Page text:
Miller, 24, claimed he was robbed by a man armed with a pocketknife outside the back of the restaurant as he was closing for the night, authorities said, according to the Orlando Sentinel. He told cops the robber took two deposit bags with $1,332 inside.

“He was maybe a couple inches taller than me,” Miller told 911 dispatchers. “I couldn’t really tell. It looked like he was wearing all black clothes — maybe a hoodie and a ball cap. I couldn’t see his face.”

Justin Miller

Authorities searched the area for about 40 minutes, but couldn’t find a robber, said the Daytona Beach News-Journal. Growing suspicious, they reinterviewed Miller. He began showing signs of deception, the newspaper said, and finally told deputies there was no robbery. He then led deputies to an outside chimney house where he removed a cement block and pulled out the missing money.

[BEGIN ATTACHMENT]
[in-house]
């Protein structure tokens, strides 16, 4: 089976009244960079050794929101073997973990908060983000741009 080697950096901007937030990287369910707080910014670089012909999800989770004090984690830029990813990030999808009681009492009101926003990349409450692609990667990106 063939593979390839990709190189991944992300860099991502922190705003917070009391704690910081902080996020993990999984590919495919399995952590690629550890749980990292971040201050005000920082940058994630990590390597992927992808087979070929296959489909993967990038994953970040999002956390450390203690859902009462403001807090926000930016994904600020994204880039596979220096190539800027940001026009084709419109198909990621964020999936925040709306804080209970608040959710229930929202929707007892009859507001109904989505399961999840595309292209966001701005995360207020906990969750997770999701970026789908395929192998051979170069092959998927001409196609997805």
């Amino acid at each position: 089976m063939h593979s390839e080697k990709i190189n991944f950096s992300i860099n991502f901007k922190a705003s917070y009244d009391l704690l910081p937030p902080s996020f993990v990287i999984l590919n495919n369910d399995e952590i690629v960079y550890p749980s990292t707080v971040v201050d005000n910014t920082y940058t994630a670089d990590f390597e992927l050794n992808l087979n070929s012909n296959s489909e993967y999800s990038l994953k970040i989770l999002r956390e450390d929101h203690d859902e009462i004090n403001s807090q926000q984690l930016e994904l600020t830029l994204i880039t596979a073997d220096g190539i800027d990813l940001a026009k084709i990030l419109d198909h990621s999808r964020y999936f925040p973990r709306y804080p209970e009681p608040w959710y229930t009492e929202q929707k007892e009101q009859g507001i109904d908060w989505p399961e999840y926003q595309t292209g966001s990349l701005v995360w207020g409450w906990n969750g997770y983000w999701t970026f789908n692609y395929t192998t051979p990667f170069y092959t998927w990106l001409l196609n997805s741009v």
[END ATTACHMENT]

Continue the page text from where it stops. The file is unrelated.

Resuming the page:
In addition to grand theft, Miller was also charged with giving false information to law enforcement and making a false report of a crime. He was being held at the Volusia County Branch Jail after being booked in what looks like his Papa John’s uniform.


In Rockford, Ill., a man entered a KFC restaurant at 1502 Kilburn Ave. through a side door at about 5 p.m. yesterday, then stood by one of the cash registers, unnoticed by employees in the back.

Alerted by a banging noise, one female employee came to the front, where she was confronted by the suspect, who pointed a small black handgun at her.

“The suspect demanded the employee open the register and put the money in a white bag he was carrying,” according to the Register-Star newspaper. But she couldn’t open the register because she didn’t have a key.

Seeing what was happening, the manager pushed an alarm to alert police. The suspect, later described as 6 feet tall, then fled.

* Yum has 43,000 KFCs, Pizza Huts and Taco Bells in nearly 140 countries; Papa John’s has 4,900 in 37 countries, and Texas Roadhouse has 485 restaurants in five countries. With that many locations, crimes inevitably will occur — with potentially serious legal consequences for the companies.